Although at first sight linking an car accident to a loss of hearing might sounds like a stretch, an injury to ear and hearing loss are quite common consequences of car accidents. One of my clients sustained an injury in San Mateo County. This was a typical “t-bone” collission in which the other driver ran the red light and hit my client in the front side of the car. It didn’t take much to throw my client’s body sideways and have him hit his head violently against the side window of his car.
Shortly after the incident, along with the severe headaches, he noticed numbness in his ear, experiencing a similar feeling that we all have when we get water in our ears. He hoped that that problem was going to go away, however six months later he still had the same noticeable discomfort in his ear. When he went to the ear doctor, he was diagnosed with a torn ear drum, significant decline in hearing ability, and blood had to be sucked out from underneath his torn drum. It is unclear whether my client will regain his hearing in the future.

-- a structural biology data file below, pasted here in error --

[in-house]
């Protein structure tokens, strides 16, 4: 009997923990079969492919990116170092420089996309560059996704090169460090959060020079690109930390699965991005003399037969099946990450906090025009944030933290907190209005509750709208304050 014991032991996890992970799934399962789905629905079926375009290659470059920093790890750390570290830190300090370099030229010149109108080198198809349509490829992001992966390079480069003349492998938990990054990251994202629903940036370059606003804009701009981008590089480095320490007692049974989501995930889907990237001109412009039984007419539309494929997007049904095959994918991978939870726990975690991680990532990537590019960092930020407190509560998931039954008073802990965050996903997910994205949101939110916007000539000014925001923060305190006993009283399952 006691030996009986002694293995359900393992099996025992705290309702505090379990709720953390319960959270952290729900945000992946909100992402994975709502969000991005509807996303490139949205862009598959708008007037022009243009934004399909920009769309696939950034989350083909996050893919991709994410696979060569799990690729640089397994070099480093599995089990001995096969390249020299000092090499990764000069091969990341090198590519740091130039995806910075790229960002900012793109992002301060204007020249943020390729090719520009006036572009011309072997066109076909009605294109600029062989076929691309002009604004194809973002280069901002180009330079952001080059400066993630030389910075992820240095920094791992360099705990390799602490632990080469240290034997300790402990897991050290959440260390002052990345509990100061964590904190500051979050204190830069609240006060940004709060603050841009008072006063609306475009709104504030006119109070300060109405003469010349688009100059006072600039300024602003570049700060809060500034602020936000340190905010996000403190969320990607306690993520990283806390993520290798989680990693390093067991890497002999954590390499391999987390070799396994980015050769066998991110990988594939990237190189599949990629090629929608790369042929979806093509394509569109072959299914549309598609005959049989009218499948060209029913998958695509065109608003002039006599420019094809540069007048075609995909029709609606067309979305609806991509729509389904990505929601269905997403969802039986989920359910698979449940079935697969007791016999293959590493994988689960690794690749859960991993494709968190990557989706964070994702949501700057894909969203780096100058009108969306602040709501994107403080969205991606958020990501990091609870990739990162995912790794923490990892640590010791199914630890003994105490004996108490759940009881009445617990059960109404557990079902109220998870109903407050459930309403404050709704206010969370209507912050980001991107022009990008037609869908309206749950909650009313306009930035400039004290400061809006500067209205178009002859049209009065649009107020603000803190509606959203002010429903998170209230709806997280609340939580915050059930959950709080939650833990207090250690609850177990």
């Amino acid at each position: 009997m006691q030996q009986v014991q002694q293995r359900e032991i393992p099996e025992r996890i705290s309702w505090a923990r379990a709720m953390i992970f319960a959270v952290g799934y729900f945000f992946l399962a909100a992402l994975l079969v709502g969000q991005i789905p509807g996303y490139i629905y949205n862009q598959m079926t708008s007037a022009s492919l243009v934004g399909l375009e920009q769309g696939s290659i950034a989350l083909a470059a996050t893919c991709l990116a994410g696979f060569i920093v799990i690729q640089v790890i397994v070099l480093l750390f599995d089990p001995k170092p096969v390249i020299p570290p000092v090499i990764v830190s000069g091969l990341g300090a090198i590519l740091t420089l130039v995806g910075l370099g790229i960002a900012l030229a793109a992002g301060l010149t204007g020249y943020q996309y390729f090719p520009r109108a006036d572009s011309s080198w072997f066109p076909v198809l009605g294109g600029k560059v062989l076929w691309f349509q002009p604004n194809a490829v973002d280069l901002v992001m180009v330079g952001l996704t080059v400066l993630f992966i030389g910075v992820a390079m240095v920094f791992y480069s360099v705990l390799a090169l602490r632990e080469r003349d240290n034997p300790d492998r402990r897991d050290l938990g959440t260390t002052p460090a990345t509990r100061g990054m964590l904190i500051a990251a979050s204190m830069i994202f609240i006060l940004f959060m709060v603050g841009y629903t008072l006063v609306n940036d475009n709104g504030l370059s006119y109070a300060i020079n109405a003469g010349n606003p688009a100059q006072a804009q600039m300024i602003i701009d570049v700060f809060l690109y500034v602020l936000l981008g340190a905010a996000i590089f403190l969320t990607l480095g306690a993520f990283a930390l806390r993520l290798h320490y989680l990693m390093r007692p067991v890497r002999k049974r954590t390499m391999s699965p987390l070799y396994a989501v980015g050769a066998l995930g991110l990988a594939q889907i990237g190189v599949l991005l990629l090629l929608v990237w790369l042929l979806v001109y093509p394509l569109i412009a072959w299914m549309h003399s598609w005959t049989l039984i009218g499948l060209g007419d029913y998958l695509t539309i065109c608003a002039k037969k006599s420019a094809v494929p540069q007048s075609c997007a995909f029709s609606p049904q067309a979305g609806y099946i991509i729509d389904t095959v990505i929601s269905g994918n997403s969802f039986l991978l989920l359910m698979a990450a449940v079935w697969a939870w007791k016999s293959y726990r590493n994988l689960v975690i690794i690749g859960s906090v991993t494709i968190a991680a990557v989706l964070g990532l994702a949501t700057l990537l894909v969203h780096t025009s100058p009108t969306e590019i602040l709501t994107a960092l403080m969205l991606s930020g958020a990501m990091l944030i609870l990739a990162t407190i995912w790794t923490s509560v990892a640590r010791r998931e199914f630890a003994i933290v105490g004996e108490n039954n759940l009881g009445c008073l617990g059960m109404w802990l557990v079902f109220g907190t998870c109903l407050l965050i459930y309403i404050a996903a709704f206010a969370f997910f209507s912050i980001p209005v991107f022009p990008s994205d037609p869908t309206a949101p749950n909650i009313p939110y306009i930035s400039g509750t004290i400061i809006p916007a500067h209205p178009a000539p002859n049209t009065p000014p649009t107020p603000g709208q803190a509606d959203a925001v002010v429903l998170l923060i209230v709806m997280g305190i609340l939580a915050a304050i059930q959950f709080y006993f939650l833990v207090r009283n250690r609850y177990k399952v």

This is just one example, how a relatively minor impact in an injury accident can result in a serious injury, which, while might not be visible, will have a significant impact on the injured person’s professional and social life. Under such circumstances a careful medical assessment of the injured person’s present and future condition and a thorough legal evaluation of damages and fair compensation must be made prior to settling any such injury claim or a lawsuit.
I remember hearing for the first time the statistical fact that most car accidents occur within a mile of an injured person’s residence and being puzzled: why would people get into a car accident in the area which is most familiar and the easiest to get around for them. Hearing the same statistics over and over, I really wanted ot find out what hides behind them.
As time went by, I realized what should have been an obvious fact – we naturally turn into the most careless drivers as we get closer to our home. Following the same route to the “finish line” day after day, we find ourselves drive on auto-pilot, which makes us both speed with confidence through the very well familiar streets and also not expect and not be ready for any surprised during the final minutes of our drive home. This is a dangerous combination and the one likely to lead to a serious injury accident between two cars or even worse – between a car and a pedestrian or a car an a bicyclist.